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Pronunciation of Clear: Learn how to pronounce Clear in English correctly

Learn how to say Clear correctly in English with this tutorial pronunciation video.

Oxford dictionary definition of the word clear:

adjective
1easy to perceive, understand, or interpret:
clear and precise directions
her handwriting was clear
am I making myself clear?
leaving no doubt; obvious or unambiguous:
it was clear that they were in a trap
a clear case of poisoning
having or feeling no doubt or confusion:
every pupil must be clear about what is expected
2(of a substance) transparent; unclouded:
the clear glass of the French windows
a stream of clear water
free of cloud, mist, or rain:
the day was fine and clear
(of a person’s skin) free from blemishes:
Norma’s clear skin did not need a heavy foundation
(of a colour) pure and intense:
clear blue delphiniums
archaic (of a fire) burning with little smoke:
a bright, clear flame
3free of any obstructions or unwanted objects:
with a clear road ahead he shifted into high gear
I had a clear view in both directions
(of a period of time) free of any appointments or commitments:
the following Saturday, Mattie had a clear day
[predic.] (of a person) free of something undesirable or unpleasant:
after 18 months of treatment he was clear of TB
(of a person’s mind) free of anything that impairs logical thought:
in the morning, with a clear head, she would tackle all her problems
(of a person’s conscience) free of guilt:
I left the house with a clear conscience
4 (clear of) not touching; away from:
the lorry was wedged in the ditch, one wheel clear of the ground
5 [attributive] complete; full:
you must give seven clear days’ notice of the meeting
(of a sum of money) net:
a clear profit of £1,100
6 Phonetics denoting a palatalized form of the sound of the letter l (as in leaf in south-eastern English speech). Often contrasted with dark.
adverb
1so as to be out of the way of or away from:
he leapt clear of the car
stand clear, I’ll start the plane up
so as not to be obstructed or cluttered:
the floor had been swept clear of litter
2completely:
he had time to get clear away
(clear to) chiefly North American all the way to:
you could see clear to the bottom of the lagoon
verb
1make or become clear, in particular:
[with object] remove an obstruction or unwanted item or items from:
the drive had been cleared of snow
Carolyn cleared the table and washed up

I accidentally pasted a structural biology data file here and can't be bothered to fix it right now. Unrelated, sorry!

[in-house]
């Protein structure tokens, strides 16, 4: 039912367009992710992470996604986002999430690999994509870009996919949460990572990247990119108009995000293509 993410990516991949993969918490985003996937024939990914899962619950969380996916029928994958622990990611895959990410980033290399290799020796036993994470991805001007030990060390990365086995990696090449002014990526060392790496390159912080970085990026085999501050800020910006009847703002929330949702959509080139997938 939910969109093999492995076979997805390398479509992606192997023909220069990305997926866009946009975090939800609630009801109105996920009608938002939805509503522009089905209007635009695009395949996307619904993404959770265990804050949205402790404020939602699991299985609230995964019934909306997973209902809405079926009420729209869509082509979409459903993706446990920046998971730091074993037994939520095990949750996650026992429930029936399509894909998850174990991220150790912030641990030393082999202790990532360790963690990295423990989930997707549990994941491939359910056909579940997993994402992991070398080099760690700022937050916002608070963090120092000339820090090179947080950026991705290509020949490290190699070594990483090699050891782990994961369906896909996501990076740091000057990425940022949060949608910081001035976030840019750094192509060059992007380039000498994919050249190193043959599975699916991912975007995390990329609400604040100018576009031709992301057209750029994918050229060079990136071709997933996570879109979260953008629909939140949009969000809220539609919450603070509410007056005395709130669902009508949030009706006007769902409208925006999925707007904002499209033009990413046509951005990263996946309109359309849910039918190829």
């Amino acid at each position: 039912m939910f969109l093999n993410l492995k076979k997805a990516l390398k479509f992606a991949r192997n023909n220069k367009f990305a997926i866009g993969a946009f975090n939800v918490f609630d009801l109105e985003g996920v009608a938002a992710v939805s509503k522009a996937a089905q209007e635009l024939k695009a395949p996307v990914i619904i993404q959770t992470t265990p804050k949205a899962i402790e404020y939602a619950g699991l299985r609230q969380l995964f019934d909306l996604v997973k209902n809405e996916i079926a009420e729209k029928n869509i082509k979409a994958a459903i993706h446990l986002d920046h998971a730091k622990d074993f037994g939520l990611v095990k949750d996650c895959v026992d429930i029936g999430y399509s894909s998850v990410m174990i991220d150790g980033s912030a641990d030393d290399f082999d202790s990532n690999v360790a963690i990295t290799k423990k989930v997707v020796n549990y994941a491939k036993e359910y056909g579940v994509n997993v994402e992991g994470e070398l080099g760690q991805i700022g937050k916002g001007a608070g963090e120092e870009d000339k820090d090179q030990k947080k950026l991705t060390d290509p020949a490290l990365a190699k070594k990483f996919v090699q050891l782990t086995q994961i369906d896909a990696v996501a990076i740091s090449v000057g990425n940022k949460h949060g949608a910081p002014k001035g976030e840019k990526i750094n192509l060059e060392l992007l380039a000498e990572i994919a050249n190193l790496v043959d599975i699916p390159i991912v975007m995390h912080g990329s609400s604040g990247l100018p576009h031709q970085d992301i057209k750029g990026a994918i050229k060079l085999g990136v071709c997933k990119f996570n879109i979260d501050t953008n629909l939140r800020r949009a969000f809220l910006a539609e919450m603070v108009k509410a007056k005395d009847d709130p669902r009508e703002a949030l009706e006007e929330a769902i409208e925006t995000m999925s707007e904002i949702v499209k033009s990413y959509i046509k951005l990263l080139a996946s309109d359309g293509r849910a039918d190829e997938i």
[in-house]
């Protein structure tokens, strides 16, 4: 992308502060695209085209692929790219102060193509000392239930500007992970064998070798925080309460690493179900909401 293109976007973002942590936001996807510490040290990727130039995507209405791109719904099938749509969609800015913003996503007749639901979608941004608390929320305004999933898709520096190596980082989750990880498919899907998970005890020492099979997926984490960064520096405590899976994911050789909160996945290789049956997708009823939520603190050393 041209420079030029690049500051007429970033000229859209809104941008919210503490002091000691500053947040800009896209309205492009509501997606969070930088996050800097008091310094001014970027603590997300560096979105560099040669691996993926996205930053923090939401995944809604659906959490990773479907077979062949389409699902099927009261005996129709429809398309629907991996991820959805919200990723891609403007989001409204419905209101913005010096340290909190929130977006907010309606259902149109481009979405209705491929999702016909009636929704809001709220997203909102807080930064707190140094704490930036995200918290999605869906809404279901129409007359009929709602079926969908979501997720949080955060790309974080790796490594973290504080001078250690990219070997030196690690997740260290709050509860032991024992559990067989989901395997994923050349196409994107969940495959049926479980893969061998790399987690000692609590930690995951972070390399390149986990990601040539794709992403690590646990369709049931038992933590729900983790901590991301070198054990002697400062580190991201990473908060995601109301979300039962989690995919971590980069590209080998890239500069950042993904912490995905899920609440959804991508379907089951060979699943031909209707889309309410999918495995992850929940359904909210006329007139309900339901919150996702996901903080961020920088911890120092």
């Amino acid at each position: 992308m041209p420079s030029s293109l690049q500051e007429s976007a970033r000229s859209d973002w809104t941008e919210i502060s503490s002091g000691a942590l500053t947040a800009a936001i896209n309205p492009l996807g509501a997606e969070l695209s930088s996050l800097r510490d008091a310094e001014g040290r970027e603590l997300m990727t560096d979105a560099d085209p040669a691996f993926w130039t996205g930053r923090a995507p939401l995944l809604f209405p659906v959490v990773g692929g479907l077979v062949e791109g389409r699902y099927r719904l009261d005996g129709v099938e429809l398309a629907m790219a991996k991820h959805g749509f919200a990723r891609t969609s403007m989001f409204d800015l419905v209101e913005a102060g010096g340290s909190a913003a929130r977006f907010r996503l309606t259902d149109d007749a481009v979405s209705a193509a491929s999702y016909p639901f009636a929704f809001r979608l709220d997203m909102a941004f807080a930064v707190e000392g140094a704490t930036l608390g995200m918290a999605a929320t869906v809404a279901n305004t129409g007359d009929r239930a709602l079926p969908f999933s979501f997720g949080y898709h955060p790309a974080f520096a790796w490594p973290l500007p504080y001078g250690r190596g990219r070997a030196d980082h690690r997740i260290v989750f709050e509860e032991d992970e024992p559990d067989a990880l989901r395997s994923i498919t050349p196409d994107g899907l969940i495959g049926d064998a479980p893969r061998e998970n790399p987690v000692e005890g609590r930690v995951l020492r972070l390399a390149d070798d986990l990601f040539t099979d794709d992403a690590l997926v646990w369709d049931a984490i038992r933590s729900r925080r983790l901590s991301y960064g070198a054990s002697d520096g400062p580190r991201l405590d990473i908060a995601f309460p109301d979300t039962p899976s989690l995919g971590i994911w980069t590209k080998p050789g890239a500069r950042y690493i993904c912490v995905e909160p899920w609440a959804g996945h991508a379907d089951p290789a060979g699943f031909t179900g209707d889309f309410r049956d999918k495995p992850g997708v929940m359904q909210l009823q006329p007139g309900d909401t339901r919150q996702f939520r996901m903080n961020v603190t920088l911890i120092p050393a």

[with object] free (land) for cultivation or building by removing vegetation or existing structures:
the embankment was cleared for a new section of line
[with object] cause people to leave (a building or place):
the wardens shouted a warning and cleared the streets
[no object] gradually go away or disappear:
the fever clears in two to four weeks
the mist had cleared away
[no object] become free of cloud or rain:
we’ll go out if the weather clears
[no object] (of a person’s face or expression) assume a happier aspect following confusion or distress:
for a moment, Sam was confused; then his expression cleared
2 [with object] remove (an obstruction or unwanted item) from somewhere:
Karen cleared the dirty plates
park staff cleared away dead trees
(in soccer and other sports) send (the ball) away from the area near one’s goal:
McAllister’s lob was cleared off the line by Kernaghan
[no object]:
Clarke headed towards the net but Nicol cleared
discharge (a debt):
at the moment I’m clearing debts
3 [with object] get past or over (something) safely or without touching it:
the plane rose high enough to clear the trees
she cleared 1.50 metres in the high jump
4 [with object] officially show or declare (someone) to be innocent:
his sport’s ruling body had cleared him of cheating
5 [with object] give official approval or authorization to:
I cleared him to return to his squadron
satisfy the necessary requirements to pass through (customs):
I can help her to clear customs quickly
(with reference to a cheque) pass through a clearing house so that the money goes into the payee’s account:
[no object]:
there were more than sufficient funds in the account for both cheques to clear
[with object]:
the cheque could not be cleared until Monday
6 [with object] earn or gain (an amount of money) as a net profit:
I would hope to clear £50,000 profit from each match

Derivatives

clearable
adjective
clearness
noun
Origin:

Middle English: from Old French cler, from Latin clarus